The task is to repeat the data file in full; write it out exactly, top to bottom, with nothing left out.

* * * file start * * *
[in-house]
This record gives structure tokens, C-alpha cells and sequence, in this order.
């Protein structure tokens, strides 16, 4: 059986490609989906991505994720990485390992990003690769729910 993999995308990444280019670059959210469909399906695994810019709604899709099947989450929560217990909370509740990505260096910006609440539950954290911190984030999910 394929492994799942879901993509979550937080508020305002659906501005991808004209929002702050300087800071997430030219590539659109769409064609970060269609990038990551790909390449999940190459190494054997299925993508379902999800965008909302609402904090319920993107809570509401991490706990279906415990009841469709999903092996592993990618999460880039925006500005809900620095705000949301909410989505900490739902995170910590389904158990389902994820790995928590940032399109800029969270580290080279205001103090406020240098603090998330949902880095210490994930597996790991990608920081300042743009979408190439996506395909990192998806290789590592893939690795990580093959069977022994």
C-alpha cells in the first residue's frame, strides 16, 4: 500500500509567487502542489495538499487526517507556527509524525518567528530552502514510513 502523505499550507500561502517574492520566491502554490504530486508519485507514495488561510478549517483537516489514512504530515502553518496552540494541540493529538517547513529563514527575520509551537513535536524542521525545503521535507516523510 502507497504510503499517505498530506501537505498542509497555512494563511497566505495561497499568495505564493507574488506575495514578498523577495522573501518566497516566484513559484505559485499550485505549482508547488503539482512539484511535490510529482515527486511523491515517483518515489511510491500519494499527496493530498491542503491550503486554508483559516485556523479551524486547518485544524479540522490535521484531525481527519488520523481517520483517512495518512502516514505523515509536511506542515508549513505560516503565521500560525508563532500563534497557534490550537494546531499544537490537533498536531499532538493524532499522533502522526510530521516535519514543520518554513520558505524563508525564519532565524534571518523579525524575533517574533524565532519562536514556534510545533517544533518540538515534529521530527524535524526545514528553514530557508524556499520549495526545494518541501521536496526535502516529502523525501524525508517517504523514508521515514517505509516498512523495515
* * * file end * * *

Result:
[in-house]
This record gives structure tokens, C-alpha cells and sequence, in this order.
């Protein structure tokens, strides 16, 4: 059986490609989906991505994720990485390992990003690769729910 993999995308990444280019670059959210469909399906695994810019709604899709099947989450929560217990909370509740990505260096910006609440539950954290911190984030999910 394929492994799942879901993509979550937080508020305002659906501005991808004209929002702050300087800071997430030219590539659109769409064609970060269609990038990551790909390449999940190459190494054997299925993508379902999800965008909302609402904090319920993107809570509401991490706990279906415990009841469709999903092996592993990618999460880039925006500005809900620095705000949301909410989505900490739902995170910590389904158990389902994820790995928590940032399109800029969270580290080279205001103090406020240098603090998330949902880095210490994930597996790991990608920081300042743009979408190439996506395909990192998806290789590592893939690795990580093959069977022994």
C-alpha cells in the first residue's frame, strides 16, 4: 500500500509567487502542489495538499487526517507556527509524525518567528530552502514510513 502523505499550507500561502517574492520566491502554490504530486508519485507514495488561510478549517483537516489514512504530515502553518496552540494541540493529538517547513529563514527575520509551537513535536524542521525545503521535507516523510 502507497504510503499517505498530506501537505498542509497555512494563511497566505495561497499568495505564493507574488506575495514578498523577495522573501518566497516566484513559484505559485499550485505549482508547488503539482512539484511535490510529482515527486511523491515517483518515489511510491500519494499527496493530498491542503491550503486554508483559516485556523479551524486547518485544524479540522490535521484531525481527519488520523481517520483517512495518512502516514505523515509536511506542515508549513505560516503565521500560525508563532500563534497557534490550537494546531499544537490537533498536531499532538493524532499522533502522526510530521516535519514543520518554513520558505524563508525564519532565524534571518523579525524575533517574533524565532519562536514556534510545533517544533518540538515534529521530527524535524526545514528553514530557508524556499520549495526545494518541501521536496526535502516529502523525501524525508517517504523514508521515514517505509516498512523495515